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Publication numberUS3867640 A
Publication typeGrant
Publication dateFeb 18, 1975
Filing dateMar 9, 1972
Priority dateMar 9, 1972
Also published asCA963287A1
Publication numberUS 3867640 A, US 3867640A, US-A-3867640, US3867640 A, US3867640A
InventorsPaulsen Lewis A
Original AssigneeLevy Co Edward C
Export CitationBiBTeX, EndNote, RefMan
External Links: USPTO, USPTO Assignment, Espacenet
Dust sampling system
US 3867640 A
Abstract
A monitoring system for dusty, moist gases such as the ambient air near material handling equipment, exhaust fumes from cement or lime kilns, and the like. An infrared heater is used to vaporize moisture particles in the gases and thereby render such moisture invisible. The ability of light to penetrate the gas is then measured to determine the dust density thereof. The density measurement may be used for various purposes such as actuating an alarm or dust suppression apparatus.
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Description  (OCR text may contain errors)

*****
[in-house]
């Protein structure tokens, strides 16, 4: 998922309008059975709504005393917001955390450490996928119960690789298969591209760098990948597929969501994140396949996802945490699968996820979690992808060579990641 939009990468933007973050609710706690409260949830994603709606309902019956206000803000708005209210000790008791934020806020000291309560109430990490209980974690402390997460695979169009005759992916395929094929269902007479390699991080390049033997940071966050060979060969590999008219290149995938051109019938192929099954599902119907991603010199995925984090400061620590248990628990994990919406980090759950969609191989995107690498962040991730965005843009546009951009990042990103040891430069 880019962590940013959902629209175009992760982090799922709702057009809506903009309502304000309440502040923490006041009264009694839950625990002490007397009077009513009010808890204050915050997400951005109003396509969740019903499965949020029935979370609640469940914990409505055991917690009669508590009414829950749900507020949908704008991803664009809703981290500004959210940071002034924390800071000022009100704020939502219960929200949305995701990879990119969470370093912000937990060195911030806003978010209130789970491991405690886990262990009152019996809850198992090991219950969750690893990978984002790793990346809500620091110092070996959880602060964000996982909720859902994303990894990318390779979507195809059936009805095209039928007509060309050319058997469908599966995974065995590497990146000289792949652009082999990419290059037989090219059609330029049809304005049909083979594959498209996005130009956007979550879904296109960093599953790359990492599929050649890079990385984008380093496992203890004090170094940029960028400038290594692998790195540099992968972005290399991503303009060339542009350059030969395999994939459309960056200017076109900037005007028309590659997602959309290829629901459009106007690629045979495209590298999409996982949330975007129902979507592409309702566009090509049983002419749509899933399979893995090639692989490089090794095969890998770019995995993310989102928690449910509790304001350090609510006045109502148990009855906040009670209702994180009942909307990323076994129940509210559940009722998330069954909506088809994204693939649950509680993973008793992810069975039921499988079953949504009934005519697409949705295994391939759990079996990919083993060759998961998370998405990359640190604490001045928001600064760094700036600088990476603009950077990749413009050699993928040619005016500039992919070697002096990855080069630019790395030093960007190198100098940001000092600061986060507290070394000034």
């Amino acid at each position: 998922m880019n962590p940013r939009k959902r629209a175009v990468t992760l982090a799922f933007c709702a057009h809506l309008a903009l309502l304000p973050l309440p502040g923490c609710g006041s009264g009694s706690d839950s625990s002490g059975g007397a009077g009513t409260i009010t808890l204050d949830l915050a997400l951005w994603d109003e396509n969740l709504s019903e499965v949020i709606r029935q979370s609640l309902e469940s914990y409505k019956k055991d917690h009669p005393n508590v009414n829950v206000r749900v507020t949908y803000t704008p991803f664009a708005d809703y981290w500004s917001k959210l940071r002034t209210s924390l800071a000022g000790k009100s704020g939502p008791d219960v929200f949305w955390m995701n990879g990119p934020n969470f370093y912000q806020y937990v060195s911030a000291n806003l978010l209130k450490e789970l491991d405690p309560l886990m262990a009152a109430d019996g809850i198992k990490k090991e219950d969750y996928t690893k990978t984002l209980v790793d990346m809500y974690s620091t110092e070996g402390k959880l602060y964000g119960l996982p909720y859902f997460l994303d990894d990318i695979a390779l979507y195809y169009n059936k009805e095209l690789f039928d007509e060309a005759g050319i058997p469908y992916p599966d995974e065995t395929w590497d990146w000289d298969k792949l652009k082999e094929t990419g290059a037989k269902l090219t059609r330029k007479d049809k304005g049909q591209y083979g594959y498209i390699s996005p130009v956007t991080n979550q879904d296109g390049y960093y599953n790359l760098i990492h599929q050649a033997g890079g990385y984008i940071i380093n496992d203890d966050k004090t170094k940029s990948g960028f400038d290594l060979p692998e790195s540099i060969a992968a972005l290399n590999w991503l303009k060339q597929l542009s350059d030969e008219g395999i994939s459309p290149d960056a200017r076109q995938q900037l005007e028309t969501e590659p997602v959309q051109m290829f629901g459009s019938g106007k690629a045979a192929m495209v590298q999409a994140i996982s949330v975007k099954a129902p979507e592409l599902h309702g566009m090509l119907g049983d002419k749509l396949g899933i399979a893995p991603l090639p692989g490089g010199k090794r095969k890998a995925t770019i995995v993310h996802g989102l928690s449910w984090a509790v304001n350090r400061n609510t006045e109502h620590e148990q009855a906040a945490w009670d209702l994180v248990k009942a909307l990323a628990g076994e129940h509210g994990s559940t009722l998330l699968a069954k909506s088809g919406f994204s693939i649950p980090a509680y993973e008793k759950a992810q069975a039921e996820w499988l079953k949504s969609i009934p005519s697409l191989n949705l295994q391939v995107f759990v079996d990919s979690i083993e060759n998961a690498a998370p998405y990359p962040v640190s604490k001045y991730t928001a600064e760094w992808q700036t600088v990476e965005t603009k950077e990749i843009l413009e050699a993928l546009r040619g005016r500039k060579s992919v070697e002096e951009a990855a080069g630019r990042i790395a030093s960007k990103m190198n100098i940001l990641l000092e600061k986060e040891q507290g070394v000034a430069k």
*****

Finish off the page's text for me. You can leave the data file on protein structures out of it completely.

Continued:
United States Patent [191 Paulsen [4 1 Feb. 18,1975

[ DUST SAMPLING SYSTEM [75] Inventor: Lewis A. Paulsen, Belleville, Mich.

[73] Assignee: Edward C. Levy Company, Detroit,

Mich.

[22] Filed: Mar. 9, 1972 [21] Appl. No.2 233,190

[52] US. Cl 250/573, 340/236, 356/207,

I 134/57 R, 239/63 [51] Int. Cl. G0ln 21/30 [58] Field of Search 134/57 R; 356/207, 36;

[56] References Cited UNITED STATES PATENTS 2,691,737 10/1954 l-lolby 356/207 X 3,376,854 4/1968 Kamola 250/564 3,600,590 8/1971 Einstein 356/207 X 3,640,624 2/1972 Anderson et al. 356/36 3,643,624 2/1972 Eng et a 239/102 X 3,731,743 5/1973 Marshall 239/71 X Primary ExaminerWalter Stolwein Attorney, Agent, or Firml-larness, Dickey & Pierce 57 ABSTRACT 8 Claims, 1 Drawing Figure WW my wwa w PATENTED FEB I 8 I975 N msw DUST SAMPLING SYSTEM BACKGROUND AND BRIEF SUMMARY OF THE INVENTION There are many situations in which air or other gases contain both dust and moisture. In the interest of minimizing air pollution, it is often desirable to monitor the dust density of such gases and take corrective action when such dust is excessive. In attempting to devise a method for monitoring the dust level of very moist gas it was found that the presence of suspended water vapor particles in the gases presented a serious obstacle to the correct measurement of dust density thereof. Measuring instrumentation frequently identified the moisture particles as dust and gave a false reading.